TECC 1dDuring almost any MCI debrief, two obstacles to patient care come up.  Communication and patient transport.  Communications is a systemic problem, and an ongoing one at that. The implementation of tac channels for some agencies has helped, but encrypted digital all-agency systems are still problematic (See CREST in Victoria).

Moving patients is hard.  Very hard.  In the absence of modern patient transporters it is even harder.  Add broken ground, terrain features or obstacles, constrained evacuation routes and it will quickly become one of the most labour intensive tasks for EMS and Fire. Teams must be familiar with all patient transport devices, and often underutilized tools like the Ferno Manta Mat and KED find a niche.

“First responders should develop inter-domain (EMS, fire, and law enforcement) TTPs—including use of ballistic vests, better situational awareness, and application of concealment and cover concepts— and train first responders on proper use of the TTPs.”

The RTF’s need to be properly equipped to operate within the warm zone, with protective equipment including helmets, CBRNE equipment, level IV vests, (and perhaps current generation NVG).  They need to train in and practice tactical awareness on scene, utilizing cover and concealment, remaining alert to the potential for both direct or IED attack during rescue operations. These aren’t pieces of equipment that you handle once and then hang up at the station. They need to become so familiar to the members that they operate fluidly and unhindered by them. These TTPs need regular thorough rehearsal between all agencies, using the same language, on the same radio frequencies.

Deploying in small (4-5 person) teams, RTF are comprised usually of a designated security element and a designated treatment element. Medics move forward into warm or even hot zones under direct cover of police to perform limited casualty care as far forward as possible and initiate evacuation out of the danger zone to more definitive care away from the scene.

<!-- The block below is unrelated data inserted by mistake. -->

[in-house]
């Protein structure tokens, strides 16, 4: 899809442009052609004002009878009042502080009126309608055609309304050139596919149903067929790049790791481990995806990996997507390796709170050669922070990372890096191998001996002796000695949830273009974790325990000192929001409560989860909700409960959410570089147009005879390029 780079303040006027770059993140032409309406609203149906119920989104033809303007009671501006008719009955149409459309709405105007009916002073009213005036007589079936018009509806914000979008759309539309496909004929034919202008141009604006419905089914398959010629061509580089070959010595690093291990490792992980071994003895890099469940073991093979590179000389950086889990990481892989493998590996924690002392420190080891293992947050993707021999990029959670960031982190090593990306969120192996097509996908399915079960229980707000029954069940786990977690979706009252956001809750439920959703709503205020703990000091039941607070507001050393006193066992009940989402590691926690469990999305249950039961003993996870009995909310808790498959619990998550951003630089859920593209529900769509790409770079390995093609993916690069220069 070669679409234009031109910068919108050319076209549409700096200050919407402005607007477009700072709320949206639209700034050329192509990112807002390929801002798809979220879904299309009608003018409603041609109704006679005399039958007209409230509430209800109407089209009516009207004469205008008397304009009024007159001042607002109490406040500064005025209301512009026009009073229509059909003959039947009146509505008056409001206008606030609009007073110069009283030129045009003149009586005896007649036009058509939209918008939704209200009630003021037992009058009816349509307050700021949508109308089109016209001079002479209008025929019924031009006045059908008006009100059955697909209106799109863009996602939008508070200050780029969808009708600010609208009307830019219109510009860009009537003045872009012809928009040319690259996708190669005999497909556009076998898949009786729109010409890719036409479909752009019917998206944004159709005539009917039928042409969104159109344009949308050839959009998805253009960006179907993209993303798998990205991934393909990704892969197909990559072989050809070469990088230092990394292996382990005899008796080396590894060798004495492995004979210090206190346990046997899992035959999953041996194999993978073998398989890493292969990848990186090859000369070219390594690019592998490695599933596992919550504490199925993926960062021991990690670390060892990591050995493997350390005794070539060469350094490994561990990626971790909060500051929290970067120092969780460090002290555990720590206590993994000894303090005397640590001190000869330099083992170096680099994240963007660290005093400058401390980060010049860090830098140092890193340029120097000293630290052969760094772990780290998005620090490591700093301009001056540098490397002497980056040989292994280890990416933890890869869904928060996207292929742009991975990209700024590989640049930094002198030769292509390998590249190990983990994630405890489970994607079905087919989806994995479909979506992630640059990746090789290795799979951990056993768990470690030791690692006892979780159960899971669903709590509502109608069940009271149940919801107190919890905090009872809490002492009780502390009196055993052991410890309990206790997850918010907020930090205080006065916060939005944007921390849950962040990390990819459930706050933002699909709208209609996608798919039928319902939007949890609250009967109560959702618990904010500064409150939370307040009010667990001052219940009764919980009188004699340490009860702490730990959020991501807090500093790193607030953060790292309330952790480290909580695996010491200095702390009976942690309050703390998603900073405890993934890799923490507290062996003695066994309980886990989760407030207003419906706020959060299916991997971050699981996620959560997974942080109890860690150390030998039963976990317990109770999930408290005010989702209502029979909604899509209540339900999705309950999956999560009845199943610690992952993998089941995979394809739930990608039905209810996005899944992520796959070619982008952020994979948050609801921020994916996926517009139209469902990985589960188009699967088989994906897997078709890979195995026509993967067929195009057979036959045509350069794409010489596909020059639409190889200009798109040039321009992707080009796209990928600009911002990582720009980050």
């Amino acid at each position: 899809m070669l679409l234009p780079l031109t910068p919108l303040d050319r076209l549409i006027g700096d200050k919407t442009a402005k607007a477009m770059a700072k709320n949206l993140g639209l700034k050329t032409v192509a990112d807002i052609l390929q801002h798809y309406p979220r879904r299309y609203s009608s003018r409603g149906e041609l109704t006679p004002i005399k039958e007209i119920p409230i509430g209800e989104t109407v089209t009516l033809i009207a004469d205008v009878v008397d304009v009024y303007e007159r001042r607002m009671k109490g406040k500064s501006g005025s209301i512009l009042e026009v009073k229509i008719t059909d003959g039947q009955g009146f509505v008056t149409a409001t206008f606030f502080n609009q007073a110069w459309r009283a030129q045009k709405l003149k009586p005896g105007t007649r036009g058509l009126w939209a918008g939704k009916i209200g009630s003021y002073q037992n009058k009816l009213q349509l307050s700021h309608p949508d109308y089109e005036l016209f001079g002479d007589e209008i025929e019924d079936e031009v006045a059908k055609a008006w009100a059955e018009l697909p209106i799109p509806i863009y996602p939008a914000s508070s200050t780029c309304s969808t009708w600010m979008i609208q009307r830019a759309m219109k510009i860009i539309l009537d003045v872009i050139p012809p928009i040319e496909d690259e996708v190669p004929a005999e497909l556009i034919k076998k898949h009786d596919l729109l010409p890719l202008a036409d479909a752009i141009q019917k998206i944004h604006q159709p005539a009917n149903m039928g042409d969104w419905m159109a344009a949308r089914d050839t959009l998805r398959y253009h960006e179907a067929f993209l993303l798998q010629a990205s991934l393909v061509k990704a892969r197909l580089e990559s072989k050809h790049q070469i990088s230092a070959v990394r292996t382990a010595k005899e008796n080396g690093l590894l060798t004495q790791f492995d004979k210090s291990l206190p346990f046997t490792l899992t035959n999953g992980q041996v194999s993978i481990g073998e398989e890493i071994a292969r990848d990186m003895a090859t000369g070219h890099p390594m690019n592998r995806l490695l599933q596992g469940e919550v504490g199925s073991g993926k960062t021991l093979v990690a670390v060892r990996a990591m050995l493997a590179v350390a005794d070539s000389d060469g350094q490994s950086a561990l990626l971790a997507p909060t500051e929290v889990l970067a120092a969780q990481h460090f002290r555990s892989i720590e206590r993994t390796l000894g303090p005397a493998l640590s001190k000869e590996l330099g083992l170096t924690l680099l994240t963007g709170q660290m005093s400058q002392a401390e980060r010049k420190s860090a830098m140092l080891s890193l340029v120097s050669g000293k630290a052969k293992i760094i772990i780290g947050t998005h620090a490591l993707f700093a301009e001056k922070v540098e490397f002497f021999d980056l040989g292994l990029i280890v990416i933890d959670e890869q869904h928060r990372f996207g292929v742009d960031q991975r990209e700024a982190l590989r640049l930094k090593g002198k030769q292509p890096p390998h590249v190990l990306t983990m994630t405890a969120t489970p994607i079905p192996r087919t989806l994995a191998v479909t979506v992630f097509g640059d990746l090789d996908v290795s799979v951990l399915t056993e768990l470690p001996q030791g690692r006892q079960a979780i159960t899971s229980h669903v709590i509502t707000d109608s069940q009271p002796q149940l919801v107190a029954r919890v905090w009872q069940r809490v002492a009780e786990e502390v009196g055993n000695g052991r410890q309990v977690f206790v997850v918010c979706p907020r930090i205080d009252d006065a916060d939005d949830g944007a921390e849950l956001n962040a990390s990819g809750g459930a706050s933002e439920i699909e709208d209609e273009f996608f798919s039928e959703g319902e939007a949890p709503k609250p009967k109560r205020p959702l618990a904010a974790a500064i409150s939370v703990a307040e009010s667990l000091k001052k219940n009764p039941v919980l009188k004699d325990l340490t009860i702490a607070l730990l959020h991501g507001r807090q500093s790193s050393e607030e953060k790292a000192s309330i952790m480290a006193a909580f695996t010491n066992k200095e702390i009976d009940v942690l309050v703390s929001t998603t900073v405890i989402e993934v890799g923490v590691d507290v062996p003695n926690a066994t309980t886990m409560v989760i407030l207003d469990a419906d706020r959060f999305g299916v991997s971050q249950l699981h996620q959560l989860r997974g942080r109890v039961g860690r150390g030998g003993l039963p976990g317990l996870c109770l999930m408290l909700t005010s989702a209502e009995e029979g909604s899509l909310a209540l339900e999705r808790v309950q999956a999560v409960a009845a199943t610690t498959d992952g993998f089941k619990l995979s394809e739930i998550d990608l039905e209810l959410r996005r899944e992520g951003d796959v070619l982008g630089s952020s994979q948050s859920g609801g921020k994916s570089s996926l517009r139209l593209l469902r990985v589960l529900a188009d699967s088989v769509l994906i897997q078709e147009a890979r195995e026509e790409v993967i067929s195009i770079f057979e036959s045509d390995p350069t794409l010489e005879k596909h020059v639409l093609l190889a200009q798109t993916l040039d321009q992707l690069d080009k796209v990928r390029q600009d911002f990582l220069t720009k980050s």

“Rendering life-saving care in warm zones (by EMS, fire, and/or law enforcement) is a relatively new paradigm that is supported by data. Historically, when EMS and fire personnel waited up to several hours before being permitted to enter scenes and render life-saving care, very few critical victims survived. The passage of that time resulted in the likely preventable loss of life for victims.”

TECC recognized educational content

 Link to the full DHS Report

Tac Technique Tuesday!

We’ve recently looked at wound packing as one of the more effective methods to control hemorrhage.  This week let’s look at surgical crichoidthyrotomy as an airway option in tactical environments.

Surgical airways are recommended by both C-TECC and CoTCCC relatively early in the airway management flowchart, below NPA and positioning and above placement of an ET tube.  Unlike the civilian setting where equipment is readily available and one monitor/patient is the norm, the Tactical Field Care (TCCC) and Indirect Threat Care (TECC) phase recommendations recognize that time and equipment constraints may not allow us to use tools like ETCO2 waveform capnography to confirm tube placement, or even Direct Laryngoscopy or Video Laryngoscopy to place a tube.  In those settings, a scalpel-bougie crich may be your best bet for definitive tactical airway management.Crich